The Future of Energy Policy in 2017

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The economics worldview grounded in supply and demand for shale development is tempered by the salient question: Can we keep the current global financial system operating as we reach limits that are economic, geopolitical and price-driven in nature? This is a central question that the Trump Administration will face come January 20, 2017.

Also on the table:

  • Can the price of oil and other commodities be kept high enough?
  • Can the price of renewables provided by solar and wind trend low enough to replace or supplement the fossil fuel status quo?
  • Can we still keep the return on investment high enough to attract capital?
  • Can workers earn adequate wages to support higher energy prices and still buy necessary goods?
  • Will rising interest rates constrain debt access?
  • How will increasing inflation impact purchasing power and reconstruction of economic demand?

Often critical linkages are missed. Unless markets and companies remove barriers and offer near-term substitutes that replace energy products that are cheaper than currently available—without requiring a huge transition in machinery or infrastructure—the country is at risk for deep financial problems. Unbridled markets without socioeconomic balance or conscious and sustainable capitalism creatively destroy jobs via such innovations, increase debt burdens, and stretch the consumer’s ability to pay. This may also be part of the U.S. economic inequality and productivity decline in the past decade.

Global affluence seems to slow growth in OECD countries. Demographics and regulation fuel a lack of productivity (and increase costs) as more complexity with costs are shifted to the citizenry. Workers have less time to be productive in their jobs as shown since 2000. Monopoly and oligarchy concentrations in many U.S. industries foster suboptimal outcomes and inefficient rent transfers. These are reflected in predatory consumer pricing and price responses that exacerbate inflation and stranglehold economic principles.

Affluence can only be maintained with cheap energy—and it will likely not be from oil due to escalating production costs. And it will likely not be from coal because of environmental costs and other externalities. Nuclear is vulnerable to cost overruns of monumental risk and cost exposure. But time has shown that a strategy of cheap energy is short lived, and not based on values that endure.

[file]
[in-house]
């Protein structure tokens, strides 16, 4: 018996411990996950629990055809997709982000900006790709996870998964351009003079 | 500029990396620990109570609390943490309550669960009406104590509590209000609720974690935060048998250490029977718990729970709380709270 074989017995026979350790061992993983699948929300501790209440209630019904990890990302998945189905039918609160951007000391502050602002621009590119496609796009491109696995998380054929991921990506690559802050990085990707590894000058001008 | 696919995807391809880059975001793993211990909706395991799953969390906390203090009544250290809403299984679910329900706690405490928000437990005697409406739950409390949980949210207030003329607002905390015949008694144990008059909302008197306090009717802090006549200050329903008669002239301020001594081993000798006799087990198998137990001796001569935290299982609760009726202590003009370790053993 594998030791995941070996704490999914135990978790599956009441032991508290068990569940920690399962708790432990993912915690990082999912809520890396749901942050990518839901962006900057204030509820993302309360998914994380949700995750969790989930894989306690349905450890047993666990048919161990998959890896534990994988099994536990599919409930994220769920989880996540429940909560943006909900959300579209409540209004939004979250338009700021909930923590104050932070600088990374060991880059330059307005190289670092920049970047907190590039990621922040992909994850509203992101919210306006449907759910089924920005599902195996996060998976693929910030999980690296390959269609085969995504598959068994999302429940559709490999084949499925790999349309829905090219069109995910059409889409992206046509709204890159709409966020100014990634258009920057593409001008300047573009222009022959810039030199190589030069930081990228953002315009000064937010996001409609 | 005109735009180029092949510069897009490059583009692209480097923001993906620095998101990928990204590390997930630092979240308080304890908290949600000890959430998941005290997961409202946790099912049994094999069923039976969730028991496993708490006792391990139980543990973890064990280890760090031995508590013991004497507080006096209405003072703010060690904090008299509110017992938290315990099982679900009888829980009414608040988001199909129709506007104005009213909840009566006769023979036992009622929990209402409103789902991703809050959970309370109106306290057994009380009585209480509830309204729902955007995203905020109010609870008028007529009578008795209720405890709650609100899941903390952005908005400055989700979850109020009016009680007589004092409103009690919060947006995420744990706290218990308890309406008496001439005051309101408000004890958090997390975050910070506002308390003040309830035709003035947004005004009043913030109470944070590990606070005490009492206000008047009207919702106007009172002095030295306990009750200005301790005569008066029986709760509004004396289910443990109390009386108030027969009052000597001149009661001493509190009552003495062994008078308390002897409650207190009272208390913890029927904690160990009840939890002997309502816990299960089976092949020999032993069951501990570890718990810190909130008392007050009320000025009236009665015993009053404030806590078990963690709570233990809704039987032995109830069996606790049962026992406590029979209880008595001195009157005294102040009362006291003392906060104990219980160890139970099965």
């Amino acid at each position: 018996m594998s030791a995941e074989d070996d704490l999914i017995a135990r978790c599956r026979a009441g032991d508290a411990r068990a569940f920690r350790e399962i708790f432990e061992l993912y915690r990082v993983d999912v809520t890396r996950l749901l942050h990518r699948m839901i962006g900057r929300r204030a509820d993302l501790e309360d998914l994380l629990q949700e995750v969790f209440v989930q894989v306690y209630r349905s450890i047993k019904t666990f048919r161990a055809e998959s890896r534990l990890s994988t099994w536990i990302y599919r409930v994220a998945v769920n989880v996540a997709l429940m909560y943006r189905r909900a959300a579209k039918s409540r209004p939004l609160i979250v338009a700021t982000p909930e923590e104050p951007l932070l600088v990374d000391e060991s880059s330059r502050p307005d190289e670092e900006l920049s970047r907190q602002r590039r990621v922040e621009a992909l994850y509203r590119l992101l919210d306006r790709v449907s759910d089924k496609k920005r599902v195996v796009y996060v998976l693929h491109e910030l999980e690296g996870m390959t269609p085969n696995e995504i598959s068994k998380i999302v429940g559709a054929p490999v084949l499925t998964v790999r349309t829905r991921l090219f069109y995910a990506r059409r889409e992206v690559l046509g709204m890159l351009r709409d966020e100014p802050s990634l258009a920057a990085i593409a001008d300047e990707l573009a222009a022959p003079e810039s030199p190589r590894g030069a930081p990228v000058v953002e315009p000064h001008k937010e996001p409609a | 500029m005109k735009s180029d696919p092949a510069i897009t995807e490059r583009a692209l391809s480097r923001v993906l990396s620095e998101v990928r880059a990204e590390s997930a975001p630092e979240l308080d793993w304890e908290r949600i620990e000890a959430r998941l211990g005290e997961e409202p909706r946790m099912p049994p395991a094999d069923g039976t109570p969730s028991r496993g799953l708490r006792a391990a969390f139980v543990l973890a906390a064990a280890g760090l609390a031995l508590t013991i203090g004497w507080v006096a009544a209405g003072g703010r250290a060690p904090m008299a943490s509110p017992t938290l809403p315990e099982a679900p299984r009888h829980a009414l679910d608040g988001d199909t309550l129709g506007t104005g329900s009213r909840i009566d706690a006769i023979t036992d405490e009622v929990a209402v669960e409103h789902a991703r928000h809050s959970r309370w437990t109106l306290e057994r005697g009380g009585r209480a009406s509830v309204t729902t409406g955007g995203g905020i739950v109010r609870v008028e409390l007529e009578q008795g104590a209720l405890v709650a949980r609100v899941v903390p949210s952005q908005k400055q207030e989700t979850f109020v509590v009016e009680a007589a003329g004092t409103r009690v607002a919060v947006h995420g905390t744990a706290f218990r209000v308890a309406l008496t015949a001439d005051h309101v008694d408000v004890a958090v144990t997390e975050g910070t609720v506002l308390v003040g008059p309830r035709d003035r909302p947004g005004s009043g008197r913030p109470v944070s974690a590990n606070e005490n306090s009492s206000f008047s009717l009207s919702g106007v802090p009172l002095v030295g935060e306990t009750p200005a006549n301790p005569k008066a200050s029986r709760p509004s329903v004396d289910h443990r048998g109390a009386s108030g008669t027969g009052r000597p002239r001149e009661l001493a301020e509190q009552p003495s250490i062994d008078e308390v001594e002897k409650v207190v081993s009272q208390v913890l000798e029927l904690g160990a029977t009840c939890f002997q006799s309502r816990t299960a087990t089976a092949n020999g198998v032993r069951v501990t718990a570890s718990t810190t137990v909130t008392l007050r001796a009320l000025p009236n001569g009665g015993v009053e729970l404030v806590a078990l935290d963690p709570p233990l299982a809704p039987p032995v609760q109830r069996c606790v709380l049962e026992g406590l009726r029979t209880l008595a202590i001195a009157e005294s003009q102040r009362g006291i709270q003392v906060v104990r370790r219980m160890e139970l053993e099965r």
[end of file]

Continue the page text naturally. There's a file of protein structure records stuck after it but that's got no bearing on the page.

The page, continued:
Energy affluence can only be achieved with permanent value by efficiency, waste heat recovery, combined heat and power, demand-side management, building design efficiency, and/or increased supply diversity with renewables coexisting with nuclear. The role of natural gas will be to shape demand with an immediate supply of fuel for electricity. Government policy in the long-term is better served to cover the initial cost hurdles to facilitate the required energy transition.

Technology including energy storage, materials science, electrochemistry and IT solutions will optimize the end game and make a difference.

New business models and access to capital will be required to support this transition. This can only occur with regulatory reform and modernization that fuels market access to innovation and creative solutions that advance markets beyond the limits of the entrenched status quo.

The business opportunity is too great to not foster an all-of-the-above portfolio energy strategy that promotes innovation, technology, efficiency, and the value-added information delivered by it. These energy products and services have national value and export value that are not limited to the fuels themselves.

Otherwise, we will be stuck with 19th-century fuels, used in 20th-century infrastructure, wondering why we cannot compete and meet the escalating global challenges of the 21st century.

CE3 Blog by Michael J. Zimmer, Executive in Residence, Ohio University Russ College of Engineering and Voinovich School of Leadership and Public Affairs. Edited by Elissa E. Welch, CE3 Project Manager, Ohio University. January 2017.